Fig. 6. Effect of acetylation and MAPP content on weight loss after fungal treatment (Small letters indicate statistical differences according to the Duncan test at a 95% confidence interval.)

Fig. 7. Effect of acetylation and MAPP content on water absorption after fungal treatment. Small letters indicate statistical differences according to the Duncan test at a 95% confidence interval.

Fig. 8. Effect of acetylation and MAPP content on thickness swelling after fungal treatment. Small letters indicate statistical differences according to the Duncan test at a 95% confidence interval.

Fig. 9. Effect of acetylation and MAPP content on water contact angle. Small letters indicate statistical differences according to the Duncan test at a 95% confidence interval.

Fig. 10. Effect of acetylation and MAPP content on contact angle after fungal treatment. Small letters indicate statistical differences according to the Duncan test at a 95% confidence interval.

The effects of MAPP and acetylation on physical properties (water absorption and thickness swelling after 168 h soaking in water), weight loss due to white-rot fungi, physical properties after 168 h exposure to the white-rot fungi, and contact angle of the composite samples were significant at the 5% level (Table 2).

Water Absorption and Thickness Swelling

Taking into consideration the main applications of the wood plastic composites, which are usually placed in direct contact with climatic conditions and water, it seems necessary to investigate the water absorption of these materials.

Hydrophilic characteristics of wood fibers cause the water absorption to act as a limiting factor in the final application of the wood plastic composites. The obtained results show that the trend and amount of water absorption in the wood composites are affected by the following factors: type, content, and dimensions of the filler, polymer type, being manufactured from recycled or new material, and the use or lack of coupling agent.

The amount of water absorption is strongly dependent on the molecular structure formed in these materials, which becomes clearer over time. Most researchers who have worked with the wood plastic composites have found that increasing of the wood flour in the composites adds to the water absorption in these materials. This occurs because of the polar and hydrophilic nature of the lignocellulose fibers and also because of the presence of hydrophilic hydroxide groups accessible for the cellulose chains. This leads to formation of new hydrogen bonds with the water molecules, which contribute to the water absorption in these composites.

Effect of Coupling Agent on Water Absorption and Thickness Swelling

Generally speaking, the existing hydroxyl groups in the cellulose, hemicellulose, and lignin develop many hydrogen bonds among macromolecules of the wood composite. When the cellulose fibers are exposed to moisture, these bonds are broken and converted to new hydrogen bonds with the water molecules, leading to swelling of the material. As shown by the experimental results, adding to the percentage of the coupling agent decreases the water absorption and thickness swelling.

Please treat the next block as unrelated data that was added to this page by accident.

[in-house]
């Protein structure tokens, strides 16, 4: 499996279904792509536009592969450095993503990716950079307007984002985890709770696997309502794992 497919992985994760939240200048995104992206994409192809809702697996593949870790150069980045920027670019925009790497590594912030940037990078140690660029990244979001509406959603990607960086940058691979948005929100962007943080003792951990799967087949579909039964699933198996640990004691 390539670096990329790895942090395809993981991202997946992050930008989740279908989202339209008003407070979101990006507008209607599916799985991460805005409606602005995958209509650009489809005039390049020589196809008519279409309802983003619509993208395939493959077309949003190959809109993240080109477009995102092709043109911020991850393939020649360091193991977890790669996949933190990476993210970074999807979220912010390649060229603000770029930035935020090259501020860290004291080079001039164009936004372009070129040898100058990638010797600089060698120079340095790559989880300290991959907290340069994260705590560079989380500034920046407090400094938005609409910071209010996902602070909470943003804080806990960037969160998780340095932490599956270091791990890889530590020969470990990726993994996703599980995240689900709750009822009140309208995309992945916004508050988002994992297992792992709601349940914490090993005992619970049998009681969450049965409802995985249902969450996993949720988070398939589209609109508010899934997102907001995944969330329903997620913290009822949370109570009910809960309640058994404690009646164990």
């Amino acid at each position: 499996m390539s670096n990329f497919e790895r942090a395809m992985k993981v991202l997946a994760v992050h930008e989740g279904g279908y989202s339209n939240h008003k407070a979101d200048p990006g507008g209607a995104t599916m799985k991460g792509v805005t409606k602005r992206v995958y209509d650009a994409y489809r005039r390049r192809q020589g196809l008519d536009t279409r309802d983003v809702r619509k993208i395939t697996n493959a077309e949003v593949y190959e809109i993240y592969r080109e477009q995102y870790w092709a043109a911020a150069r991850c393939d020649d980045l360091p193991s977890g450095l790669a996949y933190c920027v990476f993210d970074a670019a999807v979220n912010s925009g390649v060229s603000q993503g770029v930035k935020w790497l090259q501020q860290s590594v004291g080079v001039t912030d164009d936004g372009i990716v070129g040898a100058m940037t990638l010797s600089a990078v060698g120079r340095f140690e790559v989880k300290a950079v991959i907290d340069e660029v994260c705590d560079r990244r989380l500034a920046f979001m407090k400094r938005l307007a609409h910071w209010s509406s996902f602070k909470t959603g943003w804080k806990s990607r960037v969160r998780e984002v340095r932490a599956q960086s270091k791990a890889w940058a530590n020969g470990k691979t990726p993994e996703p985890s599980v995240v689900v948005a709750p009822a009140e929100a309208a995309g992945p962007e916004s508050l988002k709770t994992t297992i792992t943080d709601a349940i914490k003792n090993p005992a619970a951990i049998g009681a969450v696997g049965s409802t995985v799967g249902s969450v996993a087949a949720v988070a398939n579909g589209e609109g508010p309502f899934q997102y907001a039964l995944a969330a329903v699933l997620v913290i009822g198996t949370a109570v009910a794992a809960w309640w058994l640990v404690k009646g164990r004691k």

Moreover, increasing the amount of coupling agent to cause reduction of the water absorption and thickness swelling in the composite can be expected to result in a better connection in the intermediate phase of the reinforcement and polymer materials. This is because improvement of the connections in the intermediate phase, especially the one between wood flour and polypropylene, limits access of the water molecules to the free hydroxyl groups on the surface of the wood flour. It can also intensify the water absorption and thickness swelling in case the water enters the intermediate phase of the reinforcement and the polymer and destroys the connection between them.

Marcovich et al. (1998) studied the effect of MAPP coupling agent on the composites of polypropylene/wood fibers. Their results indicated that the MAPP at an addition level of 3% or smaller improves the magnitude of the water absorption of the composite.

Ziaei et al. (2009) studied the effect of a coupling agent material on physical properties of the polypropylene/wood flour and nano-clay composite. They reported that increasing the MAPP decreases the water absorption and thickness swelling.

Many polymeric materials, especially thermoplastic polymers, have hydrophobic characteristics due to their being nonpolar. Addition of the lignocellulose reinforcements causes greater water absorption and thickness swelling because they show hydrophilic and polar nature. The hydroxide groups with hydrophilic characteristics, which are accessible for the cellulose chains, contribute to formation of the new hydrogen bonds with the water molecules. This also results in water absorption and thickness swelling. The obtained results showed that an increase of the coupling agent from 3% to 6% decreases the water absorption and thickness swelling. For the coupling agent content of 6%, the MAPP forms ester bonding with hydroxyl groups of the cellulose materials, which can finally limit the contact between water molecules and free hydroxyl groups of the cellulose materials. Thereby, the amount of free hydroxyl groups accessible for reaction with the water molecules will decrease, which will actually change the hydrophilic properties of the fibers to the hydrophobic features (Taib et al. 2006).